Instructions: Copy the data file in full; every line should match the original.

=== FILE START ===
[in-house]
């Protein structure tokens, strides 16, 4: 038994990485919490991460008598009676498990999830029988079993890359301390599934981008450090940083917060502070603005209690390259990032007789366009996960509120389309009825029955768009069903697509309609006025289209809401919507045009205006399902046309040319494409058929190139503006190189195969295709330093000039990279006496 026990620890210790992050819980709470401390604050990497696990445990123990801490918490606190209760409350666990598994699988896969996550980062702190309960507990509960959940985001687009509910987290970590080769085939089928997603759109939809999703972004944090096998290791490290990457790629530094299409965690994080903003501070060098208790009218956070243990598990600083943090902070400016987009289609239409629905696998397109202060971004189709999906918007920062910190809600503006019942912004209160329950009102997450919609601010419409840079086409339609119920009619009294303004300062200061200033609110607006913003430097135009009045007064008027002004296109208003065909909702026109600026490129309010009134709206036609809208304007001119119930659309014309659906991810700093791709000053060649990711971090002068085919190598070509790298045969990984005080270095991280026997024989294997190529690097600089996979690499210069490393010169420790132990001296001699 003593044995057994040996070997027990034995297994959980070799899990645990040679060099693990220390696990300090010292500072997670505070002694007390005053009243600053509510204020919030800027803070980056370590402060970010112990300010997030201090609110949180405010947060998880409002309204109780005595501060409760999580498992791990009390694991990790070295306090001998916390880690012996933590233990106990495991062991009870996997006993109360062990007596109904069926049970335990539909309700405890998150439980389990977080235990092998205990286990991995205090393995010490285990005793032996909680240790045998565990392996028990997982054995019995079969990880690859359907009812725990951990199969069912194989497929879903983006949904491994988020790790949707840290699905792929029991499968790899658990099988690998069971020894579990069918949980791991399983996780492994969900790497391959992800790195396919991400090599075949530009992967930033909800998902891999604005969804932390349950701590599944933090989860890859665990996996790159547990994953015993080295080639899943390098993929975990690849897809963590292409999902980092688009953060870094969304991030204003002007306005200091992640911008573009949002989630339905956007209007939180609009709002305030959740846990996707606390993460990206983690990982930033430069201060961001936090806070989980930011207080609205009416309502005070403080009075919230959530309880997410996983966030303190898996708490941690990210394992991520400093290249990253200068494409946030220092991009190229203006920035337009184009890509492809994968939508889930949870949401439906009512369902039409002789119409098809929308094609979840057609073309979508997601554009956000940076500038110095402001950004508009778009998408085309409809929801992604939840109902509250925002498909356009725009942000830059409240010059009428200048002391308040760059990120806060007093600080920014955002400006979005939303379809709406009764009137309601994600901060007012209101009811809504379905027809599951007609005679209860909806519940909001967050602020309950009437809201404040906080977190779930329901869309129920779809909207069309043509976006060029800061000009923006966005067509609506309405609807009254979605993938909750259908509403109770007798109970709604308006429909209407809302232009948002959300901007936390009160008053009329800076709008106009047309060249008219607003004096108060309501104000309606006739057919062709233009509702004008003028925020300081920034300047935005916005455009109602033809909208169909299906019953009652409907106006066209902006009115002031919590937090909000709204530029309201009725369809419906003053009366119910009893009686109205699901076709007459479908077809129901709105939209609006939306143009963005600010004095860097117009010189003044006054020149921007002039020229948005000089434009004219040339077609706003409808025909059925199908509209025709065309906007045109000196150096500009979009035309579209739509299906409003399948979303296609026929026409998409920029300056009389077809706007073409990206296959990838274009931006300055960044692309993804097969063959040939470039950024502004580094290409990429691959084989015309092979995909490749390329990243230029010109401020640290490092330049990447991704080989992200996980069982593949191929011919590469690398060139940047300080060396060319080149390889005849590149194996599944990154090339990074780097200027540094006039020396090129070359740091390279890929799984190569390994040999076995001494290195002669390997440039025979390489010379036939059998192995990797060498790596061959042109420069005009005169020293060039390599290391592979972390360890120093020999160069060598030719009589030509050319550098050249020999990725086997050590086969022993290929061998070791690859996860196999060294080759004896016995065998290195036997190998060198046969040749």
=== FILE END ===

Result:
[in-house]
């Protein structure tokens, strides 16, 4: 038994990485919490991460008598009676498990999830029988079993890359301390599934981008450090940083917060502070603005209690390259990032007789366009996960509120389309009825029955768009069903697509309609006025289209809401919507045009205006399902046309040319494409058929190139503006190189195969295709330093000039990279006496 026990620890210790992050819980709470401390604050990497696990445990123990801490918490606190209760409350666990598994699988896969996550980062702190309960507990509960959940985001687009509910987290970590080769085939089928997603759109939809999703972004944090096998290791490290990457790629530094299409965690994080903003501070060098208790009218956070243990598990600083943090902070400016987009289609239409629905696998397109202060971004189709999906918007920062910190809600503006019942912004209160329950009102997450919609601010419409840079086409339609119920009619009294303004300062200061200033609110607006913003430097135009009045007064008027002004296109208003065909909702026109600026490129309010009134709206036609809208304007001119119930659309014309659906991810700093791709000053060649990711971090002068085919190598070509790298045969990984005080270095991280026997024989294997190529690097600089996979690499210069490393010169420790132990001296001699 003593044995057994040996070997027990034995297994959980070799899990645990040679060099693990220390696990300090010292500072997670505070002694007390005053009243600053509510204020919030800027803070980056370590402060970010112990300010997030201090609110949180405010947060998880409002309204109780005595501060409760999580498992791990009390694991990790070295306090001998916390880690012996933590233990106990495991062991009870996997006993109360062990007596109904069926049970335990539909309700405890998150439980389990977080235990092998205990286990991995205090393995010490285990005793032996909680240790045998565990392996028990997982054995019995079969990880690859359907009812725990951990199969069912194989497929879903983006949904491994988020790790949707840290699905792929029991499968790899658990099988690998069971020894579990069918949980791991399983996780492994969900790497391959992800790195396919991400090599075949530009992967930033909800998902891999604005969804932390349950701590599944933090989860890859665990996996790159547990994953015993080295080639899943390098993929975990690849897809963590292409999902980092688009953060870094969304991030204003002007306005200091992640911008573009949002989630339905956007209007939180609009709002305030959740846990996707606390993460990206983690990982930033430069201060961001936090806070989980930011207080609205009416309502005070403080009075919230959530309880997410996983966030303190898996708490941690990210394992991520400093290249990253200068494409946030220092991009190229203006920035337009184009890509492809994968939508889930949870949401439906009512369902039409002789119409098809929308094609979840057609073309979508997601554009956000940076500038110095402001950004508009778009998408085309409809929801992604939840109902509250925002498909356009725009942000830059409240010059009428200048002391308040760059990120806060007093600080920014955002400006979005939303379809709406009764009137309601994600901060007012209101009811809504379905027809599951007609005679209860909806519940909001967050602020309950009437809201404040906080977190779930329901869309129920779809909207069309043509976006060029800061000009923006966005067509609506309405609807009254979605993938909750259908509403109770007798109970709604308006429909209407809302232009948002959300901007936390009160008053009329800076709008106009047309060249008219607003004096108060309501104000309606006739057919062709233009509702004008003028925020300081920034300047935005916005455009109602033809909208169909299906019953009652409907106006066209902006009115002031919590937090909000709204530029309201009725369809419906003053009366119910009893009686109205699901076709007459479908077809129901709105939209609006939306143009963005600010004095860097117009010189003044006054020149921007002039020229948005000089434009004219040339077609706003409808025909059925199908509209025709065309906007045109000196150096500009979009035309579209739509299906409003399948979303296609026929026409998409920029300056009389077809706007073409990206296959990838274009931006300055960044692309993804097969063959040939470039950024502004580094290409990429691959084989015309092979995909490749390329990243230029010109401020640290490092330049990447991704080989992200996980069982593949191929011919590469690398060139940047300080060396060319080149390889005849590149194996599944990154090339990074780097200027540094006039020396090129070359740091390279890929799984190569390994040999076995001494290195002669390997440039025979390489010379036939059998192995990797060498790596061959042109420069005009005169020293060039390599290391592979972390360890120093020999160069060598030719009589030509050319550098050249020999990725086997050590086969022993290929061998070791690859996860196999060294080759004896016995065998290195036997190998060198046969040749």